Ben is a lifelong Nintendo fan who likes to build websites, and make video games. He buys way too much Lego.
Recently I was contacted on Twitter by Josh Fialkoff how I develop WordPress themes, and I thought the answer would make for perfect blog fodder.
I used to work entirely on my local computer, with apache, mysql, and php installed (XAMPP on Windows, MAMP on Mac), however working like that made collaboration really tough so I decided to move online, and that’s what I am going to write about below.
WordPress Development Site
My solution was to create a sub-domain on one of my websites and then install WordPress mu (which is now WordPress 3.0). Using the multi site feature of WordPress means that I can have a separate site for each theme without having to set up loads of copies of WordPress.
As I mentioned I moved my development online, but the coding is all done with software on my local machine. I use different software depending upon the job or the operating system.
On Windows I use the killer combination of Notepad++ and WinSCP. WinSCP is an awesome piece of freeware that works as a remote file browser/ ftp program. Notepad++ is also fantastic, and unfortunately I haven’t been able to find anything that replicates their functionality on my new MacBook Pro.
On the Mac I have two different setups depending upon the task. My WinSCP replacement is Transmit 4, and Notepad++ has been replaced by Editra (nope, not TextWrangler/ BBEdit or any of the other more famous editors). My second choice is a standalone program, Netbeans. This is a fantastic bit of kit but is best suited to projects (perfect for themes) and not individual files (such as I edit with Transmit and Editra).
To test my themes I install some test WordPress content and a couple of plugins.
The test content is used to make sure that the css and the functionality cover all the possibilities. All css styles, and all possible combinations of built in functionality. Eg comments on/ off, threaded comments, trackbacks, sticky posts etc. To do this yourself I would recommend the official WordPress test content.
In addition to the test code I install a database query plugin. This plugin allows you to check what queries are executed on the site and then optimize your code to either reduce/ remove queries, or to see what ones are running slowly and need rethinking. Provided you are using the built in WordPress functions and not writing your own queries you should be fine, but start writing complex queries and there may be problems.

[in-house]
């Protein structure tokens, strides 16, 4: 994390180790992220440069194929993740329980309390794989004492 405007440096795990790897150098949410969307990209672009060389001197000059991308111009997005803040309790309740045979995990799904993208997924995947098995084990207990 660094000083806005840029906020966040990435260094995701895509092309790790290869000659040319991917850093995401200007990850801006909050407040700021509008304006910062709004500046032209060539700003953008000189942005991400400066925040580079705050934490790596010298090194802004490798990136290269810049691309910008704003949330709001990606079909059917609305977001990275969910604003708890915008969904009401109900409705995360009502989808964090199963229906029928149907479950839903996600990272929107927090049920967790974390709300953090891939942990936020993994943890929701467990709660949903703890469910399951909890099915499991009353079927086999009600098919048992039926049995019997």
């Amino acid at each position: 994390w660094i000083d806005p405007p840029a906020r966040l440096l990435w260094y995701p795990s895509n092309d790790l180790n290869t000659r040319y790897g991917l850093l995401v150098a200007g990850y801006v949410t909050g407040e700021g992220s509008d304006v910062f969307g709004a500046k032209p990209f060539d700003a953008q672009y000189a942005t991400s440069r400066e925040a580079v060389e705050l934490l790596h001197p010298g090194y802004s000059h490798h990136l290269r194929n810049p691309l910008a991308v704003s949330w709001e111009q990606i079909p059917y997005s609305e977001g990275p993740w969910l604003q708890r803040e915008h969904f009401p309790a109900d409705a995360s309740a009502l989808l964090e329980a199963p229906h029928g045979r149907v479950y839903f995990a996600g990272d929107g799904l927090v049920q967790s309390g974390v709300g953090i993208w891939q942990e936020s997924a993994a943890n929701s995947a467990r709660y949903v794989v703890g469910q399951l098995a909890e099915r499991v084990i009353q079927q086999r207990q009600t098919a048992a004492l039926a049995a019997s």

One thing I am missing is a decent automated test suite for WordPress. I’ve seen a few attempts but so far have yet to find something that does everything I want in as little effort/ input as possible. The easier it is to run the tests the more tests will be executed. I think that’s a challenge for someone more intelligent than I to solve.
Because I develop online theme deployment is much easier. What I did was write a small bash script that copies the theme files to my demo server (which is actually a sub-domain running from the same machine). My bash script also deletes all cache file, and packages up the theme zip files so that people can download the themes as soon as an update is published.
SVN/ Version Control?
One thing I haven’t mentioned is SVN or Version Control, this is something I haven’t really used for my personal work (have used it in the day job though), and it’s something I am definitely considering moving over to but for the time being it’s not really required.
So how do you develop your webites? Is there anything I could do better/ differently?